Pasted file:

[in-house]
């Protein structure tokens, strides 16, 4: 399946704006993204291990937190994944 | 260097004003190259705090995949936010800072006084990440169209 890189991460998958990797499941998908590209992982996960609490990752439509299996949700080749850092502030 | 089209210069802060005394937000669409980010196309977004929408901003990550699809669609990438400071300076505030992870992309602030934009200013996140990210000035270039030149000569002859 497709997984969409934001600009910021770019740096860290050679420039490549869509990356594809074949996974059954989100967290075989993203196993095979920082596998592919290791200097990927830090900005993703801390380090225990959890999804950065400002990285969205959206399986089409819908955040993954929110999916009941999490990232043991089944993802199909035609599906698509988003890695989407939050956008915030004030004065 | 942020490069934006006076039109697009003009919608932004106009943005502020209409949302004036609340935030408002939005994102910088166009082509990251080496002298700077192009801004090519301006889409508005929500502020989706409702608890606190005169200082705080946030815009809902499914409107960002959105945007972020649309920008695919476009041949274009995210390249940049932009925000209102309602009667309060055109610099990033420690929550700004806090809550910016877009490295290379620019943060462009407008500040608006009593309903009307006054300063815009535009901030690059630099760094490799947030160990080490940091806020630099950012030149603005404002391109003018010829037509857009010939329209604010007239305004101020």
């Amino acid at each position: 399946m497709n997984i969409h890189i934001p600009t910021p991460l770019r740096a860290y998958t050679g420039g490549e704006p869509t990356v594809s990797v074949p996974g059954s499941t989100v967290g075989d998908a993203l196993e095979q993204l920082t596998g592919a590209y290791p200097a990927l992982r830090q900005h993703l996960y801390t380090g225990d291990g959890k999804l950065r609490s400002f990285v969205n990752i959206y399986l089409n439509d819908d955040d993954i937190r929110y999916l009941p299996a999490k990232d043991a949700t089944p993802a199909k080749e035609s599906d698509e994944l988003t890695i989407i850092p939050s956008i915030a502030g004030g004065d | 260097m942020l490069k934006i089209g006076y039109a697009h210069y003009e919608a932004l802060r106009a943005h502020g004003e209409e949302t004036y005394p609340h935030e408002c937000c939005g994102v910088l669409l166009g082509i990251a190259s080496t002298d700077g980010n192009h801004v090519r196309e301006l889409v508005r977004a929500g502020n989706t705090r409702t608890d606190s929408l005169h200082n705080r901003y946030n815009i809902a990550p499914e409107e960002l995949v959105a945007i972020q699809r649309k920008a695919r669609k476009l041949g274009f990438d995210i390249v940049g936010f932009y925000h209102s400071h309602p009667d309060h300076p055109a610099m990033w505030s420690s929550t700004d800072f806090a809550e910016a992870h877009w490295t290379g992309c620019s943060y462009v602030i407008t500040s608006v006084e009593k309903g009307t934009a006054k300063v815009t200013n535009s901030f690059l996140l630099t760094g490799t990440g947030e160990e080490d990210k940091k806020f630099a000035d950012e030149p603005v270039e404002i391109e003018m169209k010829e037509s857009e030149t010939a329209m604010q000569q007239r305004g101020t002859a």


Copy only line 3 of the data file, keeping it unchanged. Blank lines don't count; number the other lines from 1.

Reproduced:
């Amino acid at each position: 399946m497709n997984i969409h890189i934001p600009t910021p991460l770019r740096a860290y998958t050679g420039g490549e704006p869509t990356v594809s990797v074949p996974g059954s499941t989100v967290g075989d998908a993203l196993e095979q993204l920082t596998g592919a590209y290791p200097a990927l992982r830090q900005h993703l996960y801390t380090g225990d291990g959890k999804l950065r609490s400002f990285v969205n990752i959206y399986l089409n439509d819908d955040d993954i937190r929110y999916l009941p299996a999490k990232d043991a949700t089944p993802a199909k080749e035609s599906d698509e994944l988003t890695i989407i850092p939050s956008i915030a502030g004030g004065d | 260097m942020l490069k934006i089209g006076y039109a697009h210069y003009e919608a932004l802060r106009a943005h502020g004003e209409e949302t004036y005394p609340h935030e408002c937000c939005g994102v910088l669409l166009g082509i990251a190259s080496t002298d700077g980010n192009h801004v090519r196309e301006l889409v508005r977004a929500g502020n989706t705090r409702t608890d606190s929408l005169h200082n705080r901003y946030n815009i809902a990550p499914e409107e960002l995949v959105a945007i972020q699809r649309k920008a695919r669609k476009l041949g274009f990438d995210i390249v940049g936010f932009y925000h209102s400071h309602p009667d309060h300076p055109a610099m990033w505030s420690s929550t700004d800072f806090a809550e910016a992870h877009w490295t290379g992309c620019s943060y462009v602030i407008t500040s608006v006084e009593k309903g009307t934009a006054k300063v815009t200013n535009s901030f690059l996140l630099t760094g490799t990440g947030e160990e080490d990210k940091k806020f630099a000035d950012e030149p603005v270039e404002i391109e003018m169209k010829e037509s857009e030149t010939a329209m604010q000569q007239r305004g101020t002859a």